You can see the decisive goal in the video above, which meant a 2-1 overtime victory for the Kings over the Canucks.

    Just a (safe for work) sampling of the reactions toward Edler:

    Again, those are the more … sanitized reactions.

    Jacob Markstrom didn’t get the win despite keeping Vancouver in the game. The big Swede made 38 out of 40 saves, yet that last goal will burn.

    For Los Angeles, it’s another reminder that this team sure is scrappy.

    Let’s be honest: it’s better to go late into a game with a lead against the Kings, but a small margin makes for some serious discomfort.

    Malkin, Kessel dominate as Pens stump Sharks

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    Sometimes an angry Evgeni Malkin means a stray power play or two for his opponents, but it’s usually not the best idea to make him angry.

    Giving a player that big and talented extra motivation just seems like a bad idea, right?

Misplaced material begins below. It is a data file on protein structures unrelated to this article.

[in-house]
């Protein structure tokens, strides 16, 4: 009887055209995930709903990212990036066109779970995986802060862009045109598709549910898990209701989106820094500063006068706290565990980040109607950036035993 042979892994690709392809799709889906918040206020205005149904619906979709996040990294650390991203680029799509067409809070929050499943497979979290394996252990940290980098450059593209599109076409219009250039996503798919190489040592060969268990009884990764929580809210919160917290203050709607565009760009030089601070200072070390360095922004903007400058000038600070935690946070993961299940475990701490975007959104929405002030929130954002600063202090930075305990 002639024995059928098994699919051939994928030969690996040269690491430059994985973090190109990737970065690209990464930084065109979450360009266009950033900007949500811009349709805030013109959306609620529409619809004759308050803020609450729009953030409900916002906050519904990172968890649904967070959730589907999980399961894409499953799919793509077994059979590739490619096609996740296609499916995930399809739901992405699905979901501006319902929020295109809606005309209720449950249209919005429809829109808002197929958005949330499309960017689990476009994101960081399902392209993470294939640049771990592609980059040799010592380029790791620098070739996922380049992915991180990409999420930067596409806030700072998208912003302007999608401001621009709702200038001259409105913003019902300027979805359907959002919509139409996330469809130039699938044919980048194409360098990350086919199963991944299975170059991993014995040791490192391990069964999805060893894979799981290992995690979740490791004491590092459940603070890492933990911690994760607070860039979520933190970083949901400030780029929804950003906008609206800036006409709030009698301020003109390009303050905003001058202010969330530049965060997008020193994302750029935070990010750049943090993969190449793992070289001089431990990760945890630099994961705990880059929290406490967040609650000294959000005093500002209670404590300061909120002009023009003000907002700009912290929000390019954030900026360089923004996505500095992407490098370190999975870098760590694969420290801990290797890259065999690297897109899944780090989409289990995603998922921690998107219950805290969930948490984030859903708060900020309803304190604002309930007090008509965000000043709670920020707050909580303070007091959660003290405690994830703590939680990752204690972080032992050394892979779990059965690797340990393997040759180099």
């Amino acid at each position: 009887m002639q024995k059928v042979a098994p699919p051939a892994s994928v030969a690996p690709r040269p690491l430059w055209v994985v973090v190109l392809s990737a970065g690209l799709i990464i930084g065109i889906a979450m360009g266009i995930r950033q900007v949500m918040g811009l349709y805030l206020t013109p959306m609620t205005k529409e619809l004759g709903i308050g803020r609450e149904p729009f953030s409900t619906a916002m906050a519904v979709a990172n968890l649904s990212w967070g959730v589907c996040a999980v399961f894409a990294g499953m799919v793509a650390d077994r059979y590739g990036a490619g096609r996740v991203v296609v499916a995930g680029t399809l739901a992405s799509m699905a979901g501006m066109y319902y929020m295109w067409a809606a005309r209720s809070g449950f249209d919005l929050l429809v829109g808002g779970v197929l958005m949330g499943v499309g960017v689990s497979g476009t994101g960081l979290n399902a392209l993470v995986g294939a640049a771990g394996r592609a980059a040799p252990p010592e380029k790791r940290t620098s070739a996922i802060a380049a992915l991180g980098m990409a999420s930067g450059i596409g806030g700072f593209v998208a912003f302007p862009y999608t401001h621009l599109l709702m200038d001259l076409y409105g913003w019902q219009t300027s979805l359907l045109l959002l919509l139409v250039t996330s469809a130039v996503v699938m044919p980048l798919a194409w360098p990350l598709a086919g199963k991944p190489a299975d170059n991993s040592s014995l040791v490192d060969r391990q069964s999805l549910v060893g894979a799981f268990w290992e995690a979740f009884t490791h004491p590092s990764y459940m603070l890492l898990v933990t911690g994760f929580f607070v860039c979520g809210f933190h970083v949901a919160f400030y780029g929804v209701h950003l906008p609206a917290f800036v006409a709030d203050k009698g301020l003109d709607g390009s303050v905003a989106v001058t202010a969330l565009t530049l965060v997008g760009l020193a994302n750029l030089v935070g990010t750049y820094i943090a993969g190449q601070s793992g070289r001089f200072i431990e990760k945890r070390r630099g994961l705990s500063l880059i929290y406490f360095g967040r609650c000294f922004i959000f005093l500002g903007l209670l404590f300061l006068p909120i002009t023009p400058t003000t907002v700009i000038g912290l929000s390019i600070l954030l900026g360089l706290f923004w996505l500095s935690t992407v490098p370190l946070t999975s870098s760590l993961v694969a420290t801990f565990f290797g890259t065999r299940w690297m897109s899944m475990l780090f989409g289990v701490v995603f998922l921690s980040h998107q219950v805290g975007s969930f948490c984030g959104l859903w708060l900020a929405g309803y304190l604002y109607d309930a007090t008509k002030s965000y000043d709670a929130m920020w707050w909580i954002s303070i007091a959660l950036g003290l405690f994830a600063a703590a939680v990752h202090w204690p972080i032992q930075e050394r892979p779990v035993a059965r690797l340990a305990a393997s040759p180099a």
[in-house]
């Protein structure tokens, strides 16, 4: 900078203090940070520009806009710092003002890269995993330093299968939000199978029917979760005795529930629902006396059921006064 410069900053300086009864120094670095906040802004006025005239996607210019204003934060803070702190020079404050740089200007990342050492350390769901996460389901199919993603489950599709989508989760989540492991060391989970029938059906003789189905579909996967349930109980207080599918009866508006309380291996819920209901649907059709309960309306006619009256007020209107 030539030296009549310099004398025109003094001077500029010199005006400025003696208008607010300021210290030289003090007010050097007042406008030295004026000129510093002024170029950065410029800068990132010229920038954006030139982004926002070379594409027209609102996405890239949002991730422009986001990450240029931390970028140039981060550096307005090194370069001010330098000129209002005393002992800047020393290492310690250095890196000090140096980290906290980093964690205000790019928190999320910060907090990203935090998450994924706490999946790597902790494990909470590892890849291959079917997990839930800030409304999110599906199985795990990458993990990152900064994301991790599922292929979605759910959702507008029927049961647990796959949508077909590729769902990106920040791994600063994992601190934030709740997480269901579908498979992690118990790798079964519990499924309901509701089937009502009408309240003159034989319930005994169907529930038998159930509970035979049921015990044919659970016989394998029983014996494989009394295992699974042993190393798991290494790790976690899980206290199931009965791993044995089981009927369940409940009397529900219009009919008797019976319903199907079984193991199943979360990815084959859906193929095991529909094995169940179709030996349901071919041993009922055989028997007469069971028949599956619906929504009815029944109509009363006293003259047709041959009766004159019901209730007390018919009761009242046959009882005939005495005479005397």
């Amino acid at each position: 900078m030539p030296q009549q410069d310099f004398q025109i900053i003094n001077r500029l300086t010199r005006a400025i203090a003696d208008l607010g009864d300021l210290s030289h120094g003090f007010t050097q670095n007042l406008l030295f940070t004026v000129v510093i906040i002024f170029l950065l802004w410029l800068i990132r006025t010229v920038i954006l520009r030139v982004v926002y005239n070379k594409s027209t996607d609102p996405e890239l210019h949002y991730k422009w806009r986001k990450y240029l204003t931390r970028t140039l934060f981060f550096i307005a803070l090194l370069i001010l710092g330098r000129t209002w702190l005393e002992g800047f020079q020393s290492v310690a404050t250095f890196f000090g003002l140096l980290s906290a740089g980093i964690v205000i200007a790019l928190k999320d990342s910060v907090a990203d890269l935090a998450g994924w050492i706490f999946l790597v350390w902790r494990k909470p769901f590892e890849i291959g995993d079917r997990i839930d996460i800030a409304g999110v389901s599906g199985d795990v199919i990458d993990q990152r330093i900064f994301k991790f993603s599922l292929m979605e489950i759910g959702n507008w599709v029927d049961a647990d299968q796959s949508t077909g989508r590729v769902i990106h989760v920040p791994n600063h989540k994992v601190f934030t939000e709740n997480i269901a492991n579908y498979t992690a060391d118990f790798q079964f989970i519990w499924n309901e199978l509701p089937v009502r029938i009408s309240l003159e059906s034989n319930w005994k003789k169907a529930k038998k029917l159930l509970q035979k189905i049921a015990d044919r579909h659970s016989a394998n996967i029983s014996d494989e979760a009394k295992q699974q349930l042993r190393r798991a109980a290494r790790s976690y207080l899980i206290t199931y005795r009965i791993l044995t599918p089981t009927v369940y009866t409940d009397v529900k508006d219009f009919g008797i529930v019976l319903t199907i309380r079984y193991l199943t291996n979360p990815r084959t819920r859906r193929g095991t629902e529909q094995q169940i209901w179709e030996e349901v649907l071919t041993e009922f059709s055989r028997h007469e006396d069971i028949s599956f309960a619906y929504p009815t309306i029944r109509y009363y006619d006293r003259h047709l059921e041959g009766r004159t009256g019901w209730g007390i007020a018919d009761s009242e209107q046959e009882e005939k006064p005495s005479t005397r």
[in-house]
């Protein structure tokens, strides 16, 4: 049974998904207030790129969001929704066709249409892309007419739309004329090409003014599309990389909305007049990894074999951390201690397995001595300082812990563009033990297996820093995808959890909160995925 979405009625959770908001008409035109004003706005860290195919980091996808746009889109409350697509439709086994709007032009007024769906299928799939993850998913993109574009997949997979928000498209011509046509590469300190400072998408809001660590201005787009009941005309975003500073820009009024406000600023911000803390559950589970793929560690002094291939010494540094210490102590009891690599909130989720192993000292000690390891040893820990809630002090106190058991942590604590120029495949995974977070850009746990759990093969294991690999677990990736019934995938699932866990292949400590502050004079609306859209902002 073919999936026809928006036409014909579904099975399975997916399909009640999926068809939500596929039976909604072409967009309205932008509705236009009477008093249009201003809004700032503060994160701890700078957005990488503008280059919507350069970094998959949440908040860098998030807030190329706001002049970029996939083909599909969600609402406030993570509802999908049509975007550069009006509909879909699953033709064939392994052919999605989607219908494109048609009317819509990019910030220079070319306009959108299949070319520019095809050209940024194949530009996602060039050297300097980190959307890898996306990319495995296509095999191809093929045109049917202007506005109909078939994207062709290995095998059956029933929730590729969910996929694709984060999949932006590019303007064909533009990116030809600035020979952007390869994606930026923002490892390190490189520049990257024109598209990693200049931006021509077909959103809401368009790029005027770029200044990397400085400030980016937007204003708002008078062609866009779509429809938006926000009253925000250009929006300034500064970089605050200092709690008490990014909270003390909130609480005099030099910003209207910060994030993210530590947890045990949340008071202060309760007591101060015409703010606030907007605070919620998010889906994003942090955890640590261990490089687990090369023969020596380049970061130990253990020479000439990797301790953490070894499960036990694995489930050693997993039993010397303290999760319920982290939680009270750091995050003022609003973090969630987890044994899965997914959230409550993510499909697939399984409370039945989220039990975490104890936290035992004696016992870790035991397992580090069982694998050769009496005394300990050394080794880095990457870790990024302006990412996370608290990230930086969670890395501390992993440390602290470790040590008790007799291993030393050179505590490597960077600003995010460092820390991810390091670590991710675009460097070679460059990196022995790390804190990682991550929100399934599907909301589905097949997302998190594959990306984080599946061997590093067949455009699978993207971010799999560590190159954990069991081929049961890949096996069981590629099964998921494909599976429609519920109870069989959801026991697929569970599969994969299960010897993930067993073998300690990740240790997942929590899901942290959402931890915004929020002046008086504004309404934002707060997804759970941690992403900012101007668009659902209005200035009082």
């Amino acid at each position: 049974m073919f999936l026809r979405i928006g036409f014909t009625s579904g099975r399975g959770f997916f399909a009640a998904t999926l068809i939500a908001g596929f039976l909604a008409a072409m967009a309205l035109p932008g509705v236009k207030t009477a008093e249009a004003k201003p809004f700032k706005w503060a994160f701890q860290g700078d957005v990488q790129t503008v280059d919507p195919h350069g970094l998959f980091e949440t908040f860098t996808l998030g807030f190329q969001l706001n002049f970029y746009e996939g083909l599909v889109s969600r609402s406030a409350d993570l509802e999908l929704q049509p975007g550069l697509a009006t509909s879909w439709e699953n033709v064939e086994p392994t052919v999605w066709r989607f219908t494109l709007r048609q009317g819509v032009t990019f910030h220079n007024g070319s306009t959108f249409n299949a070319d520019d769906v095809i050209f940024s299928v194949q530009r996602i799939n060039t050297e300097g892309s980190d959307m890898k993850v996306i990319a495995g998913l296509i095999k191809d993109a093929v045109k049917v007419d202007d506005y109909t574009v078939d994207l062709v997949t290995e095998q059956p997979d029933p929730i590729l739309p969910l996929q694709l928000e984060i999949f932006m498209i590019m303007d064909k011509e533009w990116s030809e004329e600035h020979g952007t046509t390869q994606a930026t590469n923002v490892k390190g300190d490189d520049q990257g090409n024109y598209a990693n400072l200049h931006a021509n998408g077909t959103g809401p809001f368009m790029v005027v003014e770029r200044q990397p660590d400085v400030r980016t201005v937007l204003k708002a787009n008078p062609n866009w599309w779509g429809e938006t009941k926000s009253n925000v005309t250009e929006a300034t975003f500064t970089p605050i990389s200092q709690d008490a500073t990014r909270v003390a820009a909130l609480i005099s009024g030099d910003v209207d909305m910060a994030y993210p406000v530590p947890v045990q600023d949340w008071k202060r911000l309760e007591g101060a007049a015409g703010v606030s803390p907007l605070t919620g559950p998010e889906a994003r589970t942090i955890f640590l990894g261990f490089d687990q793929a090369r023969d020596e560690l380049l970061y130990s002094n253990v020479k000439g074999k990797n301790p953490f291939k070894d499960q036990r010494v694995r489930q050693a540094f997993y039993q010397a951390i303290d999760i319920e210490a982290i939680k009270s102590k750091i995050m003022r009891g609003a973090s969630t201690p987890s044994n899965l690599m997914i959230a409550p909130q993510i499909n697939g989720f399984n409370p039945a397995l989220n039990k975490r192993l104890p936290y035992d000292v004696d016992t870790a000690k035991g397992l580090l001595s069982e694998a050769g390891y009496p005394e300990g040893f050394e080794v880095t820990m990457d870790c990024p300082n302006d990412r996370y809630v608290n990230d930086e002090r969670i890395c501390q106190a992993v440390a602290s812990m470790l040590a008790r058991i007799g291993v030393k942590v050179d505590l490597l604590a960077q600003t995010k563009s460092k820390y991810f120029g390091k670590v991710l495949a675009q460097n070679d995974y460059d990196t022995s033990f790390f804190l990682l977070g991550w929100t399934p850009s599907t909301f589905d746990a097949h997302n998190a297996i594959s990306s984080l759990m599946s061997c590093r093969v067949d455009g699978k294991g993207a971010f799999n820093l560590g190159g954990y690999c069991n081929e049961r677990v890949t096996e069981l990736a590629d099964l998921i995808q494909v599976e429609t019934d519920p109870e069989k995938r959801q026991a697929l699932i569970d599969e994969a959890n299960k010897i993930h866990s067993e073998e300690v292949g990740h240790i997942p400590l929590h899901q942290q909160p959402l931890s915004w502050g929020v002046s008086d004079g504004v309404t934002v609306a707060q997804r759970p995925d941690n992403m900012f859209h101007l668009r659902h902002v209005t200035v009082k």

Joel Ward experienced that phenomenon on Tuesday, as Malkin responded to a blow from Ward with the goal you can see below.

    Malkin scored a goal and two assists while Phil Kessel found the net twice in Pittsburgh’s 5-1 win against the San Jose Sharks on Tuesday.

    Malkin now has a four-game goal streak going (five goals, three assists). He also has 13 points in his past seven games.

    Marc-Andre Fleury deserves plenty of credit, too, as he stopped 33 out of 34 shots and continues to quietly generate some of the best work of his sometimes-polarizing career.

    This was a nice way for the Penguins to begin a four-game Western road trip, although they’ll need to wait a while to try to keep it going; their next game comes in Los Angeles on Saturday.

    Of course: Ryan Suter wins it for Wild vs. ‘Hawks after those wild quotes

    NBCSN screen

    You know what they say: “What a difference a game makes.”